I knew this day would come.
I prepared for it, but it still came fast.
This is my final column in this newspaper. This is the end of my tenure as editor.
It is a bittersweet moment for sure.
I’m excited for the next chapter in my life, but I can’t help but be grateful to this newspaper. While I haven’t been at this paper my entire career, twice now I’ve gotten my start at the Recorder. While I previously worked part time at a newspaper during college, my first full-time reporting position didn’t come until I was hired at the Recorder. Years later I returned as editor. After years as a reporter, I was now an editor for the first time. And not just an editor, but the editor. The one and only.
I will forever be grateful to the Recorder for being such an integral part of my journalism career. This paper has allowed me to join my two passions: journalism and Black people. This newspaper holds a special place in my heart.
I wish the Recorder held a special place in more hearts. Yes, this is a beloved gem in our city. However, it’s been my experience that the history and legacy of this newspaper is taken for granted by too many in our community — especially those who are in positions of power and should be the staunchest supporters of the paper.
That has been the biggest disappointment to me. Seeing how many people not only take the Recorder for granted but take advantage of the newspaper. I recently participated in a panel discussion on the importance of Black-owned media. Indianapolis has three Black-owned media companies — one each in print, radio and broadcast. I don’t know if many people realize how special this is. Many cities don’t have one Black-owned media company let alone three.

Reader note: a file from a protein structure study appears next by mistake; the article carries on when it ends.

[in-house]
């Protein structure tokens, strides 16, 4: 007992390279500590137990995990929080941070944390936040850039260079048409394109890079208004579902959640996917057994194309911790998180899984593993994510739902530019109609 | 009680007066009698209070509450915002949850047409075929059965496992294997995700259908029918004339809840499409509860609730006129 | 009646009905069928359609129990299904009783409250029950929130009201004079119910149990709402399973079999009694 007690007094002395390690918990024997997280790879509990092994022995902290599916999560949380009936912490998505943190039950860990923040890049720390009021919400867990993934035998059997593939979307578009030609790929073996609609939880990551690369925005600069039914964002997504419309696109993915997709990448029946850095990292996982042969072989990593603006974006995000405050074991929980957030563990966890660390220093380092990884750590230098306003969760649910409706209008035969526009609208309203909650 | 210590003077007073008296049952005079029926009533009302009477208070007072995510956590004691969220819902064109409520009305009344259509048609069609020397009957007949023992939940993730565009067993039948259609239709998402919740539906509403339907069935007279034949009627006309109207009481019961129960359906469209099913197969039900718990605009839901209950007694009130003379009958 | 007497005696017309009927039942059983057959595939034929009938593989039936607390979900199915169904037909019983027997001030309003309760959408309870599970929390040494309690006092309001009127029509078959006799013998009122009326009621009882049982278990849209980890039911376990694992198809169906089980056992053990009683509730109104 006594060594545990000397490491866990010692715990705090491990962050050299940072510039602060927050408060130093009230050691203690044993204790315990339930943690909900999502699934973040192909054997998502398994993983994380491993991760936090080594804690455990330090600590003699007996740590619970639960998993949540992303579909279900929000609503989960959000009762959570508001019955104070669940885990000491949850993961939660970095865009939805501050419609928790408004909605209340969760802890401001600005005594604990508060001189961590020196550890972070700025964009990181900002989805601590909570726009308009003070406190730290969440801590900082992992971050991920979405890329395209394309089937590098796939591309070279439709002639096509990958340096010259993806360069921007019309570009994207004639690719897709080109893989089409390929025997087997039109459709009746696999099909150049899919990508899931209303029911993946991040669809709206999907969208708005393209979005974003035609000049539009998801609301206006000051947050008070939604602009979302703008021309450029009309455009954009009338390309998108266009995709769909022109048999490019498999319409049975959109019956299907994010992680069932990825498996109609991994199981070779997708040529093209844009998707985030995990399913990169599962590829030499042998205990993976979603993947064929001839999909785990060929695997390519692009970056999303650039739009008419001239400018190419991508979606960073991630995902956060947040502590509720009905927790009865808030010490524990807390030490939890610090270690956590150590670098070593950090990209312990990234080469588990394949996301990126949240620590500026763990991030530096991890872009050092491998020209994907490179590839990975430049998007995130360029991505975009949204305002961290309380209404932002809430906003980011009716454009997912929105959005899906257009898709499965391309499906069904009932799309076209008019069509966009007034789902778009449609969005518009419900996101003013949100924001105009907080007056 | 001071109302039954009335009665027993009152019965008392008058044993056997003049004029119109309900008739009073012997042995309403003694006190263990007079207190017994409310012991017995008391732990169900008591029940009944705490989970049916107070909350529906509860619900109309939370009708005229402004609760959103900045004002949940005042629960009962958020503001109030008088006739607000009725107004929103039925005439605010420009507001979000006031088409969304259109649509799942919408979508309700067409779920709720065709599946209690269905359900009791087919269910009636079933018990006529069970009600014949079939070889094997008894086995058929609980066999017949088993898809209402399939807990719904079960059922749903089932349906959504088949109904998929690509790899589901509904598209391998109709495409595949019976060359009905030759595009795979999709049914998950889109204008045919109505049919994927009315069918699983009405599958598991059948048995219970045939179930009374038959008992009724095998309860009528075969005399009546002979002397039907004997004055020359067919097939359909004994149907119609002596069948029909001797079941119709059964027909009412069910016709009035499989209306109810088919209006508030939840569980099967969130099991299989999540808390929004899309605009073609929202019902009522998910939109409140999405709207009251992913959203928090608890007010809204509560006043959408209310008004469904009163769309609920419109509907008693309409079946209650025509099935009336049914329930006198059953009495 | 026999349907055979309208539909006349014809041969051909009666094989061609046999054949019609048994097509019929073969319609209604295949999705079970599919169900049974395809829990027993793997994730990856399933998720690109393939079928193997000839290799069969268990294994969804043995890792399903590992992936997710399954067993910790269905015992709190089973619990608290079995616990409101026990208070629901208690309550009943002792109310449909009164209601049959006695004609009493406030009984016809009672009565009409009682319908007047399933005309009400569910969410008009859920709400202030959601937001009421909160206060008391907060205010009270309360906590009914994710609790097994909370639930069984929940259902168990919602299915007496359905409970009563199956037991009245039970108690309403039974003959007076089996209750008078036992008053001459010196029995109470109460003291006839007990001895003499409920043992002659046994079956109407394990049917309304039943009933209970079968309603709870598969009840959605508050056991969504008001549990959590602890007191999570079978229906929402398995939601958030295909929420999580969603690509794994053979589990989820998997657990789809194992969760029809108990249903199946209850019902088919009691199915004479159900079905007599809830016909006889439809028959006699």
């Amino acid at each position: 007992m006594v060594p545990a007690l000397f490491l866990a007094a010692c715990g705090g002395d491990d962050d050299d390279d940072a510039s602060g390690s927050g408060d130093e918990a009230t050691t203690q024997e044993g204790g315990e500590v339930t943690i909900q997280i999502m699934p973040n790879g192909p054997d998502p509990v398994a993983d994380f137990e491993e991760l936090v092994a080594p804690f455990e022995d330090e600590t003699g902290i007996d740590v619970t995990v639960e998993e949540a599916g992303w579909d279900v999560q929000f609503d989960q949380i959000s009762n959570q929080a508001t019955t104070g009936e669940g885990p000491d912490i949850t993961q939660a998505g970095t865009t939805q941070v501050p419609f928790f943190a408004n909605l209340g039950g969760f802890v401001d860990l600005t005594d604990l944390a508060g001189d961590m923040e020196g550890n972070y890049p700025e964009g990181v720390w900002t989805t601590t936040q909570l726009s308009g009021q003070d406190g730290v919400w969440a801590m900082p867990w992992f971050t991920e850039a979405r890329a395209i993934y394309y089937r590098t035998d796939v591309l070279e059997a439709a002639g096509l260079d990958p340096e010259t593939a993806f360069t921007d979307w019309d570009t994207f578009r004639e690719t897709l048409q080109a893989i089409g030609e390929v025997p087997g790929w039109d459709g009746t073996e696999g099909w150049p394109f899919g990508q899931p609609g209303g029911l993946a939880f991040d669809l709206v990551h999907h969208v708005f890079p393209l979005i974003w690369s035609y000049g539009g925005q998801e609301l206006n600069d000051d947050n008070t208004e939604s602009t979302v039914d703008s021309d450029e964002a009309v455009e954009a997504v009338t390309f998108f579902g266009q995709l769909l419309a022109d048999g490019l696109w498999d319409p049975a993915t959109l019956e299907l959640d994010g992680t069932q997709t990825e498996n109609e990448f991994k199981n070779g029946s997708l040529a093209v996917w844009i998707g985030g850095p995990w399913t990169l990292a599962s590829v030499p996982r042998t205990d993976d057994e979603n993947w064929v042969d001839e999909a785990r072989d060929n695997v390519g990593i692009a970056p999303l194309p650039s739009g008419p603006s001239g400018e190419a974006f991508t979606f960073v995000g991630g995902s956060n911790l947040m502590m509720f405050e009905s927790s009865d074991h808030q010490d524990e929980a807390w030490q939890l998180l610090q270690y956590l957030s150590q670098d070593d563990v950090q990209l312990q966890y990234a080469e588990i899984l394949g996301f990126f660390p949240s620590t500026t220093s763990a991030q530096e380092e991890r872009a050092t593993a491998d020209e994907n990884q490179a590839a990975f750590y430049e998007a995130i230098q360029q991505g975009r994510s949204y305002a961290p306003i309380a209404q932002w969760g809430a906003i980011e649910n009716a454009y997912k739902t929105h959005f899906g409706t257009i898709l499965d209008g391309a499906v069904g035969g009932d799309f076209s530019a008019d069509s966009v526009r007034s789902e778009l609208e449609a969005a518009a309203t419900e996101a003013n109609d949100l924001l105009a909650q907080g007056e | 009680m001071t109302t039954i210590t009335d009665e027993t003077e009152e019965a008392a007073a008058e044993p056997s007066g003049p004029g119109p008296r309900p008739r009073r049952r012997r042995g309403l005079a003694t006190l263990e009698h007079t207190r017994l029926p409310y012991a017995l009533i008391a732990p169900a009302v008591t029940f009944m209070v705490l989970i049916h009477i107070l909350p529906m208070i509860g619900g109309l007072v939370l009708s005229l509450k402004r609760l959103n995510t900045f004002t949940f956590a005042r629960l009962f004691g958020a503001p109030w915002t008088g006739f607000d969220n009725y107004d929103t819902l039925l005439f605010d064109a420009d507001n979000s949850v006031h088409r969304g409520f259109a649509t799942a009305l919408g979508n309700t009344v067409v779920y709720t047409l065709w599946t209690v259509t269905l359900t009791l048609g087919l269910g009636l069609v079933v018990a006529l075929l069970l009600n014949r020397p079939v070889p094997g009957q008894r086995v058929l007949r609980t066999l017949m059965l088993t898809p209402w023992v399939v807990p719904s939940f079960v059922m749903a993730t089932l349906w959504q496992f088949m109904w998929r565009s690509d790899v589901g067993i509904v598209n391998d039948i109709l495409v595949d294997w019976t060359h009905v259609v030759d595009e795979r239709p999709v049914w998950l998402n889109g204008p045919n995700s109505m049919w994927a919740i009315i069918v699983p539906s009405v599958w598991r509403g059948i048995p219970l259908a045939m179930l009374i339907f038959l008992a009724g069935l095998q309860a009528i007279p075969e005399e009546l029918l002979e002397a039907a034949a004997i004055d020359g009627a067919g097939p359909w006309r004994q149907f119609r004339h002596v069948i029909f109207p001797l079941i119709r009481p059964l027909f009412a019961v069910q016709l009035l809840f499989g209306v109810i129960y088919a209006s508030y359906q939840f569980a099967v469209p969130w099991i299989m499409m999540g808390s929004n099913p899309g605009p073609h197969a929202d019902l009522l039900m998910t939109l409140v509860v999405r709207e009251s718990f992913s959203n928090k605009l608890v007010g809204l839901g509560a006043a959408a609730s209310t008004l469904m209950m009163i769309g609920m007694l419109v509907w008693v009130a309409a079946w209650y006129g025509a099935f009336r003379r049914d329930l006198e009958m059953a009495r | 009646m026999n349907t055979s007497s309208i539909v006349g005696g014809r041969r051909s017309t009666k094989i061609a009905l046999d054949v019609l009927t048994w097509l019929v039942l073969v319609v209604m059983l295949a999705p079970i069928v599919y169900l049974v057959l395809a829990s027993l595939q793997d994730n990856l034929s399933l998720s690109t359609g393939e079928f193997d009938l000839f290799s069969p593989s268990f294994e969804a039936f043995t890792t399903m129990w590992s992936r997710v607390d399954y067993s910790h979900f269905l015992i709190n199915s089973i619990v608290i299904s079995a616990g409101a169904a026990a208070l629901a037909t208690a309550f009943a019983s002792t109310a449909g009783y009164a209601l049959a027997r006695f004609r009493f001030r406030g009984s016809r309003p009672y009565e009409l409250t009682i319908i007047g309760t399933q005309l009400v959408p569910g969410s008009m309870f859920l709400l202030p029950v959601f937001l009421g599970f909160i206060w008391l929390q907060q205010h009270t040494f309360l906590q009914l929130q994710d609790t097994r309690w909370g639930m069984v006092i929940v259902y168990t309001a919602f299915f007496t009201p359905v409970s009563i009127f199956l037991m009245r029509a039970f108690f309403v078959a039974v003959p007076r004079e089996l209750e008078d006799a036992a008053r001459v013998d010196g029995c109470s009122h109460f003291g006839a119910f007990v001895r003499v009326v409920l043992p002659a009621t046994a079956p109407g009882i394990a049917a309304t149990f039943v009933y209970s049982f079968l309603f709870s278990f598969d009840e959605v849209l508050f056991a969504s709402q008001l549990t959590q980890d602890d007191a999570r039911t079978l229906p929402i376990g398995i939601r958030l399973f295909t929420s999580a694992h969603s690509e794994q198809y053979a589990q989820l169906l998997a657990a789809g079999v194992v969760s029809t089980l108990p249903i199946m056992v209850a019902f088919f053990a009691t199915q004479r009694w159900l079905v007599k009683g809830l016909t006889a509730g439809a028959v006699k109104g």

Many cities don’t have one Black-owned newspaper let alone one that’s 127 years old. The Recorder’s always been here, so the thinking goes it always will be. I hope so, but that’s not a guarantee.
Newspapers have been dying across America for decades. The Great Recession changed the game for newspapers. Those that didn’t die grew smaller — significantly smaller. The Recorder wasn’t an exception. We’ve been a small staff throughout my tenure — two reporters and one editor. At one time it was just me for several weeks! I published a weekly newspaper and Indiana Minority Business Magazine, our sister publication, by myself.
I’m not ashamed of our small size or thought small meant our product was inferior. In fact, I’ve always been quite proud. The work we’ve been able to do with a newsroom of three confounds other journalists. We’ve garnered several first-place awards in state journalism competitions. We’ve become the newspaper that other journalists root for even if some in our community don’t.
We’ve been criticized over the years, the subject of rumors and half-truths. (Yes, I see the posts on social media, I just don’t respond.) I’ve been in journalism for a long time. I have thick skin, so I accept criticism as part of the job. However, it’s disheartening to see so much misinformation spread by the people this publication serves. We are far from perfect. We don’t get it right all the time, but we sure try. We try hard. And we’re passionate about it. We’ve done awesome work — award-winning work. And we’re growing! The newsroom is gaining reporters, which means this paper will cover more stories about our community.
Being editor of this paper is a monumental task, and I proved I was more than up to the challenge. It gave me a confidence in who I am as a journalist that I didn’t have when I arrived in 2018. Again, I’m forever grateful.
Now that I’m leaving, my hope is that we return to the days of old, and the Recorder gets the respect and support it deserves. I always ask people, how many businesses do you know that are 127 years old? Then I ask how many of those are Black owned? Now, ask how many of those are newspapers? This is the fourth-oldest, Black-owned newspaper in the country. That’s a marvel in itself.
Instead of criticizing, find out how you can be a part of the Recorder’s survival because this is bigger than all of us. Share content on social media. Subscribe. Buy ads. Do something to make a difference to continue this legacy. Trust, you don’t want it to not be here.
Thank you to everyone I’ve worked with during my time here — in house and externally. It’s been quite a journey.